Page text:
The Black List is changing the Hollywood game. The script-database service dedicated to finding and promoting unknown writers has done what agents and film executives couldn’t: give diverse candidates a chance.
There seems to be some changes happening in Tinsel Town, as 2013 marked a phenomenal year for people of color on the big screen. From 12 Years a Slave and The Butler, to 42 and The Best Man Holiday, films featuring Black leads showed up and showed out in terms of both box office revenue and quality. It seems the window of opportunity opened for many of those who had been overlooked in the industry and many are taking on the task of keeping that window open.
Franklin Leonard is one of those people paving the way. A former development executive with ties to Overbrook Entertainment (Will Smith’s production company) and Universal Studios, he created The Black List in 2005 as a survey of the top unproduced scripts of the year. He polled film development executives to develop a list of scripts that were somehow left out. As the voter pool grew, over 225 Black List screenplays were made into feature films. Those films, including Slumdog Millionaire, The Pursuit of Happyness, and Django Unchained, have grossed over $16 billion in worldwide box office sales and been nominated for over 150 Academy Awards.
The Black List has not only made waves for unknown writers, but has catapulted writers of color into the spotlight with major support from giants such as Warner Brothers, TNT, TBS, and Disney. These companies partnered with Black List to specifically find and hire minority writers. These partnerships offer a chance for women and writers of color to increase their visibility by highlighting and handpicking the strongest candidates. Leonard says “I think what we’ve been able to do and the thing that has been the most beneficial to writers, particularly writers of color, is to make it about the work and not about who you know.”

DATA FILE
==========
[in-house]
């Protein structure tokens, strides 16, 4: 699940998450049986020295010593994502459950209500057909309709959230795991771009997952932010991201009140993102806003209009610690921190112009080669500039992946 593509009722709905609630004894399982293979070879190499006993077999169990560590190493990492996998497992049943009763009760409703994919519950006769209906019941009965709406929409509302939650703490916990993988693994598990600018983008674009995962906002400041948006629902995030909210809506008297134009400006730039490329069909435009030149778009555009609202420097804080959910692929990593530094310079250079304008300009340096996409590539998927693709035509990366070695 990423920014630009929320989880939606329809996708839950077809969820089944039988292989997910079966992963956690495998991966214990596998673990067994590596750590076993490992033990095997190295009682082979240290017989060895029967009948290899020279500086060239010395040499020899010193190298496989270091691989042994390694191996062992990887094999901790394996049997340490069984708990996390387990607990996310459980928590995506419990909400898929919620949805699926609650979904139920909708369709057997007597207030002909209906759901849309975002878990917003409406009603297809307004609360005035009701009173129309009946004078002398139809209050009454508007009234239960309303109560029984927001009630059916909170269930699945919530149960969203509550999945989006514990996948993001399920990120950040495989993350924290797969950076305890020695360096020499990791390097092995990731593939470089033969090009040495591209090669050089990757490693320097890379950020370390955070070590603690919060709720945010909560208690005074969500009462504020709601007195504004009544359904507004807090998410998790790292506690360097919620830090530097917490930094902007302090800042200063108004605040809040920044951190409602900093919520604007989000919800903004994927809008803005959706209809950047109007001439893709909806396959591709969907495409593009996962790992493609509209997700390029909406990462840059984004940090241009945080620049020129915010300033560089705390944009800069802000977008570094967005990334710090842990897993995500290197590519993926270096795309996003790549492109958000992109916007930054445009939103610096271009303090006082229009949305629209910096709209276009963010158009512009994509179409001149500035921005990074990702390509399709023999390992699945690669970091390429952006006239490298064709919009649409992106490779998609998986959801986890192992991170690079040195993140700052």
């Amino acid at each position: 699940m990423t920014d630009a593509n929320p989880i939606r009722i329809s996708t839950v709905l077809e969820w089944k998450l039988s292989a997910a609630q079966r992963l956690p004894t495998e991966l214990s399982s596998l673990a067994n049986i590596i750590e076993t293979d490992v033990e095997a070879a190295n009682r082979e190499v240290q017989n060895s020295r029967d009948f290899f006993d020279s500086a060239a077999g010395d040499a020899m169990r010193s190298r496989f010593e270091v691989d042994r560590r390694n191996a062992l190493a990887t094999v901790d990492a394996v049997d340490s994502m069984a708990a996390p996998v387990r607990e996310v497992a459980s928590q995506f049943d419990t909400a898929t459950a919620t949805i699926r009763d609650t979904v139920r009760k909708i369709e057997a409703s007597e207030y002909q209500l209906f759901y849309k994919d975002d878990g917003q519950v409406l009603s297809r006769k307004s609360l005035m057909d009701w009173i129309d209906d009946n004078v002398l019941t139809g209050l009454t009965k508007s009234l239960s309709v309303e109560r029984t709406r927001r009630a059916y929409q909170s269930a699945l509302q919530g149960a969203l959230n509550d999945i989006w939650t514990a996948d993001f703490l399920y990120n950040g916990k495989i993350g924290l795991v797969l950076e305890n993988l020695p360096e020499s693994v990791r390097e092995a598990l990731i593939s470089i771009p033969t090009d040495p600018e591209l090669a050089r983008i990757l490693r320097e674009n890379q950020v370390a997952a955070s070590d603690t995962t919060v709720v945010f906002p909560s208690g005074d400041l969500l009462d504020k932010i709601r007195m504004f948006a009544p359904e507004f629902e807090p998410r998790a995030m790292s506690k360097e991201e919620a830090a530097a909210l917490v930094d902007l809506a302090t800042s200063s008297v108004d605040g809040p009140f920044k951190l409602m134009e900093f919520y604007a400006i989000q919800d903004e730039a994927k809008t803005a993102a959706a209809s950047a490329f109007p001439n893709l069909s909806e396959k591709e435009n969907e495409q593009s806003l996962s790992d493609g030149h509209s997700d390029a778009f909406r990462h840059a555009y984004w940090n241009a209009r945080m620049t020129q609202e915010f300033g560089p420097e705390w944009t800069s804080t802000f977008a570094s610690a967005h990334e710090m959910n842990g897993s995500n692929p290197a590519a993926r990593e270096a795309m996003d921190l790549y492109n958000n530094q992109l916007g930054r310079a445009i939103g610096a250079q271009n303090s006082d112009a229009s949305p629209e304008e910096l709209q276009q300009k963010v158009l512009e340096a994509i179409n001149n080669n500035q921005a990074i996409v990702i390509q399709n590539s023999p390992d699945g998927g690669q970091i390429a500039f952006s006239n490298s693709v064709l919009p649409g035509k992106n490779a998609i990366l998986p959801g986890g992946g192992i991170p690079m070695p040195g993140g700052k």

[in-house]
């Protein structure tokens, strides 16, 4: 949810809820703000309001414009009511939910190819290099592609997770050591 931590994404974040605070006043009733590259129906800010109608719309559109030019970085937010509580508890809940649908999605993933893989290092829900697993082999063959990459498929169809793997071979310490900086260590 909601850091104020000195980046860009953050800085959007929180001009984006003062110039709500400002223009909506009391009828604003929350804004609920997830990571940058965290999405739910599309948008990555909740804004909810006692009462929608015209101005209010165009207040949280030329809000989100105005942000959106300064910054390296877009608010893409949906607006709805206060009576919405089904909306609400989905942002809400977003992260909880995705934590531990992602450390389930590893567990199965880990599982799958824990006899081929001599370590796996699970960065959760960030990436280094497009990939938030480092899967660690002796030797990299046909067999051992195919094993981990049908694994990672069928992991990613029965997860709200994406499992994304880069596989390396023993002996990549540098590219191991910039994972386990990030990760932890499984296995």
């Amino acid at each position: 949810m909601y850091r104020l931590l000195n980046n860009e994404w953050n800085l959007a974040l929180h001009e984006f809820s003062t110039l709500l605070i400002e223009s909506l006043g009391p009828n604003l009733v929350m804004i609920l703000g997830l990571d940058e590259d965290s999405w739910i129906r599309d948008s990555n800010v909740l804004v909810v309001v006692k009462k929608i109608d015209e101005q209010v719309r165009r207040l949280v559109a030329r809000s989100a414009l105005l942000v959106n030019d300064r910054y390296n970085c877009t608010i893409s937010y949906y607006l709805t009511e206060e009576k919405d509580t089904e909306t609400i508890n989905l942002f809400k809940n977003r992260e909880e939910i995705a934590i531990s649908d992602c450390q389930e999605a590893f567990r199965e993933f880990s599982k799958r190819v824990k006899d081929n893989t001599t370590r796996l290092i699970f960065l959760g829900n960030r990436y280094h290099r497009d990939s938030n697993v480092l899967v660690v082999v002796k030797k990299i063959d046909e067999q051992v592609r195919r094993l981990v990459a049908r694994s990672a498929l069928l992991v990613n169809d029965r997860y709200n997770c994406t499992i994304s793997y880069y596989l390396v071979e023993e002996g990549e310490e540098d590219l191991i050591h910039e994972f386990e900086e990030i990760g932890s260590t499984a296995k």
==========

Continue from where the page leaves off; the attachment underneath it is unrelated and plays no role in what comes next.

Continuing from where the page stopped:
Hollywood has long been a “Good Ol’ Boys” club, keeping new and diverse talent at the gates of acceptance. Overwhelmingly run by White males, the time honored advice for breaking into Hollywood as a writer was to move to L.A, take a low paying job and network until you got a break. For most, that’s just not feasible. “If you’re rich, you’re going to be much more able to pick up your life and take a crappy job to supplement your income; and unfortunately there is not that many people of color that have the ability to do that,” Leonard said.
Over the last nine years, the list has expanded into a service for anyone who feels they have what it takes to become a film or TV writer. For a fee, writers can submit their script for review on the members-only site. From there, subscribed executives and top filmmakers can view and vote on your script. The most recommended scripts make the list and gain additional exposure. While many script review or script reading services aim to present the same opportunities to its members, The Black List boasts partnerships that solidify the list as a must read for film executives. “The success of the films and writers that have been on the list shows that we are doing a good job of finding talent, says Leonard, “I created the list not to make money, but because I was trying to find some good writers.”